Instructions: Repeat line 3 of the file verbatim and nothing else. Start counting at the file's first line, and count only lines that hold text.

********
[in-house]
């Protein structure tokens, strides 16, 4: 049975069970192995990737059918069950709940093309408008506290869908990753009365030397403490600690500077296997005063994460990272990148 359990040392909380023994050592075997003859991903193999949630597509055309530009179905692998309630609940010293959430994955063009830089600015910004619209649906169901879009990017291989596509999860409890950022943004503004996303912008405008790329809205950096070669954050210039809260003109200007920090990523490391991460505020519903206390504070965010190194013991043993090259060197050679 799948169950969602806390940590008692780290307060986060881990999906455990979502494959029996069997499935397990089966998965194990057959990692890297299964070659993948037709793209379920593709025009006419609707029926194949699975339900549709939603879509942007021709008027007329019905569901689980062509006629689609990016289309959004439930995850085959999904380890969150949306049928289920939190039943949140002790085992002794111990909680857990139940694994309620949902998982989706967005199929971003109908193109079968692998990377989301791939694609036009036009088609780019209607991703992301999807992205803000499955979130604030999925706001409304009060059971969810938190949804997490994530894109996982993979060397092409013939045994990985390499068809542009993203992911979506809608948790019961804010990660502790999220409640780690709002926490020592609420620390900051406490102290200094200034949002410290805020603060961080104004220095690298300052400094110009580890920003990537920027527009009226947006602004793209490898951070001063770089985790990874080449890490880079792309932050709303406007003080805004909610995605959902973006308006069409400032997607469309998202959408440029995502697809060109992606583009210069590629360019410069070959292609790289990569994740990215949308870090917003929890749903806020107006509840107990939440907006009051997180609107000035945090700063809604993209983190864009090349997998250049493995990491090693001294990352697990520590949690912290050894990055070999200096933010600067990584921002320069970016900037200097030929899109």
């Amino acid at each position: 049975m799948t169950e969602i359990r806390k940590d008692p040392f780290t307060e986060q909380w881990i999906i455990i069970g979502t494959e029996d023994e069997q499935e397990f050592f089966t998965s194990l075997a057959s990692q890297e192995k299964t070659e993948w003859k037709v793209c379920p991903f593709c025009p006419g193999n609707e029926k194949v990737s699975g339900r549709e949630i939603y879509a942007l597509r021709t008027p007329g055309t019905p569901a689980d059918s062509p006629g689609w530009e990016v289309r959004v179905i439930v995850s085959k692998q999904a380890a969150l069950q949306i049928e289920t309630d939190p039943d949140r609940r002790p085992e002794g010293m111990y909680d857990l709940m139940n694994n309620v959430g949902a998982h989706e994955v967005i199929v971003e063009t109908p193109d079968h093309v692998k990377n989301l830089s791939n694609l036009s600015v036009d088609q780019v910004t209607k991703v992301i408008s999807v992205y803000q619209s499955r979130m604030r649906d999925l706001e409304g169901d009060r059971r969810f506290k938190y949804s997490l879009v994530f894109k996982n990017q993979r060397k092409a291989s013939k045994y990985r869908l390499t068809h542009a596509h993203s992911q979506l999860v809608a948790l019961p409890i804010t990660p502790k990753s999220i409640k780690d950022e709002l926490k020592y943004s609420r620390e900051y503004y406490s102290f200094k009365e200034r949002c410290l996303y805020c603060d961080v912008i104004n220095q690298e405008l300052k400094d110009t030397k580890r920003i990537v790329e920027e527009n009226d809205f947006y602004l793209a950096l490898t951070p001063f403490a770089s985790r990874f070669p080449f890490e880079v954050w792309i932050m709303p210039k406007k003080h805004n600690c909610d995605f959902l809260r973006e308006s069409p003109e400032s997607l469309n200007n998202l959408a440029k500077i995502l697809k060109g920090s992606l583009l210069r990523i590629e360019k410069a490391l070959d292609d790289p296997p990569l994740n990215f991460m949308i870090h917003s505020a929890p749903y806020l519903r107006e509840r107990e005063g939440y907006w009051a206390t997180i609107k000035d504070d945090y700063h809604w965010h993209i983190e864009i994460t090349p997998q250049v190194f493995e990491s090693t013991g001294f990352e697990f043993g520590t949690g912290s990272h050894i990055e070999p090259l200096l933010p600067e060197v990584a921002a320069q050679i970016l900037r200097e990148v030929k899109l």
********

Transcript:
């Amino acid at each position: 049975m799948t169950e969602i359990r806390k940590d008692p040392f780290t307060e986060q909380w881990i999906i455990i069970g979502t494959e029996d023994e069997q499935e397990f050592f089966t998965s194990l075997a057959s990692q890297e192995k299964t070659e993948w003859k037709v793209c379920p991903f593709c025009p006419g193999n609707e029926k194949v990737s699975g339900r549709e949630i939603y879509a942007l597509r021709t008027p007329g055309t019905p569901a689980d059918s062509p006629g689609w530009e990016v289309r959004v179905i439930v995850s085959k692998q999904a380890a969150l069950q949306i049928e289920t309630d939190p039943d949140r609940r002790p085992e002794g010293m111990y909680d857990l709940m139940n694994n309620v959430g949902a998982h989706e994955v967005i199929v971003e063009t109908p193109d079968h093309v692998k990377n989301l830089s791939n694609l036009s600015v036009d088609q780019v910004t209607k991703v992301i408008s999807v992205y803000q619209s499955r979130m604030r649906d999925l706001e409304g169901d009060r059971r969810f506290k938190y949804s997490l879009v994530f894109k996982n990017q993979r060397k092409a291989s013939k045994y990985r869908l390499t068809h542009a596509h993203s992911q979506l999860v809608a948790l019961p409890i804010t990660p502790k990753s999220i409640k780690d950022e709002l926490k020592y943004s609420r620390e900051y503004y406490s102290f200094k009365e200034r949002c410290l996303y805020c603060d961080v912008i104004n220095q690298e405008l300052k400094d110009t030397k580890r920003i990537v790329e920027e527009n009226d809205f947006y602004l793209a950096l490898t951070p001063f403490a770089s985790r990874f070669p080449f890490e880079v954050w792309i932050m709303p210039k406007k003080h805004n600690c909610d995605f959902l809260r973006e308006s069409p003109e400032s997607l469309n200007n998202l959408a440029k500077i995502l697809k060109g920090s992606l583009l210069r990523i590629e360019k410069a490391l070959d292609d790289p296997p990569l994740n990215f991460m949308i870090h917003s505020a929890p749903y806020l519903r107006e509840r107990e005063g939440y907006w009051a206390t997180i609107k000035d504070d945090y700063h809604w965010h993209i983190e864009i994460t090349p997998q250049v190194f493995e990491s090693t013991g001294f990352e697990f043993g520590t949690g912290s990272h050894i990055e070999p090259l200096l933010p600067e060197v990584a921002a320069q050679i970016l900037r200097e990148v030929k899109l």